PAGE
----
A University of Stirling academic has received a prestigious international award in recognition of their research, which has benefits for animal welfare and sustainable food production.
Dr Simão Zacarias, of the Institute of Aquaculture, was awarded the Global Aquaculture Innovation Award by the Global Aquaculture Alliance (GAA), following a vote by leading academics and industry figures from around the world. Dr Zacarias was one of 30 nominees, from 17 countries, including Belgium, Canada, Chile, Denmark, India, Indonesia, Israel, Malaysia, Mexico, the Netherlands, Norway, Panama, Spain, United Kingdom, United States, Tanzania, and Thailand.
His research focused on the common, and contentious, shrimp-hatchery practice of unilateral eyestalk ablation, and debunked the belief that the practice results in higher egg production. Instead, he demonstrated that it actually escalates disease vulnerability, and proved that a similar egg production rate can be achieved by providing shrimp broodstock with high-quality nutritious feed.
Dr Zacarias said: “It is an honor to win this prestigious award, especially as the first African to get it. This award reminds me to never give up in chasing my dreams even when they seem impossible.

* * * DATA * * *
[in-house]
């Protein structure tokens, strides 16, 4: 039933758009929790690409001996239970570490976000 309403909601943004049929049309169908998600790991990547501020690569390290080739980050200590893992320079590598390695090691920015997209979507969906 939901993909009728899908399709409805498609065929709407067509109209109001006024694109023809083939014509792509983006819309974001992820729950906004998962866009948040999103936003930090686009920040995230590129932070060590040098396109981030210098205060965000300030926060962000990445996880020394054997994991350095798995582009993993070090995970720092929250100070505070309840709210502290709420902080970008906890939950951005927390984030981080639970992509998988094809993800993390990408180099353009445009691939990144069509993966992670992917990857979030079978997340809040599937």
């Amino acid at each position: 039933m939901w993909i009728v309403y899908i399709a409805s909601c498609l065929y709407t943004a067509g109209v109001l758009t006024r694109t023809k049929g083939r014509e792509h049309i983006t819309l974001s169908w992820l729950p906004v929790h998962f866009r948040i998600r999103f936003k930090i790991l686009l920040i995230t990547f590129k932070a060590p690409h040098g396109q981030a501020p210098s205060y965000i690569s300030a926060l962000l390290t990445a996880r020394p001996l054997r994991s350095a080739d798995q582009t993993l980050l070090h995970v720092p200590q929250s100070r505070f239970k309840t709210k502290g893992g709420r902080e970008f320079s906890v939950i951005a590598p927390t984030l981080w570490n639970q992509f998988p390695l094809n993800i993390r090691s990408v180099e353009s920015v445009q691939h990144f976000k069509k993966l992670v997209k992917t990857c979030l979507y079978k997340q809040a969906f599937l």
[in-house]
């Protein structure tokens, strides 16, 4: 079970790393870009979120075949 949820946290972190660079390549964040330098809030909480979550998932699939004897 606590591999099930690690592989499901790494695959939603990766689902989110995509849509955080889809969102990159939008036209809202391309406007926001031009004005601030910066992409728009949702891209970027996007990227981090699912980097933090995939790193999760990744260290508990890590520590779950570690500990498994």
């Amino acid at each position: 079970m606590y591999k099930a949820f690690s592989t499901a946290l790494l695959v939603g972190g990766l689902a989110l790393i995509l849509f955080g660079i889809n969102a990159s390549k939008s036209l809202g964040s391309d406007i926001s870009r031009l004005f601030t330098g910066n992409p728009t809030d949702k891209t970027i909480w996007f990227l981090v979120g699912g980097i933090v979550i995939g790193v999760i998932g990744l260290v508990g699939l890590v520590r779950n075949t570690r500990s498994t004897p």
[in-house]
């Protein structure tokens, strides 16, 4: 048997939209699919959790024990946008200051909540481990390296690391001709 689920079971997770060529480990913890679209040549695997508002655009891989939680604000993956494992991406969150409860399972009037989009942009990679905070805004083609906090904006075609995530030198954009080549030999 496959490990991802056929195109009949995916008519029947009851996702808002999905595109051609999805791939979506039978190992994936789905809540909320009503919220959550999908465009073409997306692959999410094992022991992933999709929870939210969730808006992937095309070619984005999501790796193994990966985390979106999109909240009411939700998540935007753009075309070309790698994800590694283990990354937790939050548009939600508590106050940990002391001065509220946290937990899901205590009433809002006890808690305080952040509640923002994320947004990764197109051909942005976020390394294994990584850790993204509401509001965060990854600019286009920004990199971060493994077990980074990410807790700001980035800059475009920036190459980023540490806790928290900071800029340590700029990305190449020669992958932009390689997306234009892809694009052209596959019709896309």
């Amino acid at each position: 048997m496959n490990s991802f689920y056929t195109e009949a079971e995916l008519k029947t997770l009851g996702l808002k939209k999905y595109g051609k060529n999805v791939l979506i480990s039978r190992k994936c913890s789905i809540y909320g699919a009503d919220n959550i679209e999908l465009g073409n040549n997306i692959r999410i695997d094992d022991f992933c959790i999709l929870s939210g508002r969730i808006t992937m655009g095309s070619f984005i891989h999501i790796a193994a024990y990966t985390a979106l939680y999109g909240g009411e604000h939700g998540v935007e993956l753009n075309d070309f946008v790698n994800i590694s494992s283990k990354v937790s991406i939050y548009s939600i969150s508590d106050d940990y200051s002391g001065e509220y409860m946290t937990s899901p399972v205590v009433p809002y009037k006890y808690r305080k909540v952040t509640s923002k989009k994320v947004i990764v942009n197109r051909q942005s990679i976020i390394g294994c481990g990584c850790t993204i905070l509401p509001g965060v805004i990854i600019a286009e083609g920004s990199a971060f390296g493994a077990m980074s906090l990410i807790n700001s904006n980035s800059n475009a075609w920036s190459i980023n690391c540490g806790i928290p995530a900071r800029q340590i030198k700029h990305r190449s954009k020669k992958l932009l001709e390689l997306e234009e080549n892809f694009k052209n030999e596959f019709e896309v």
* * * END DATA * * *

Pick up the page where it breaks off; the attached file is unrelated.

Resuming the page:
“One of the best decisions I have made was to do my PhD at Stirling as I gained vast experience, and was able to develop my international networking and critical research skills abilities. Completing my PhD at Stirling has given me international career prospects, and I plan to continue contributing to aquaculture development around the world.
“I also think that this award is a direct message to the shrimp and aquaculture industry as a whole to keep adopting stronger animal welfare practices.”
The GAA established the Global Aquaculture Innovation Award in 2012, to recognize individuals and companies finding new solutions to the key challenges facing aquaculture.
George Chamberlain, President of the Global Aquaculture Alliance, said: “This year’s innovation award is a heart-warming example that breakthroughs can be driven by a single dedicated student enabled by the right collaborative opportunity.
“Our hats go off to Dr Simão Zacharias for his life-changing decision to venture far from Mozambique and persevere in his goals. We also thank Dr David Little, of the University of Stirling, who opened the doors and showed him the way, and to the commercial collaborators at Seajoy in Honduras and Benchmark in Thailand, who welcomed him to use their tools, and to Labeyrie Fine Foods, Seajoy, SyAqua and GAA who helped develop, fund and support the project.”
The GAA is an international, non-profit trade association dedicated to advancing environmentally and socially responsible aquaculture. Through the development of its Best Aquaculture Practices certification standards, GAA has become the leading standards-setting organization for aquaculture seafood.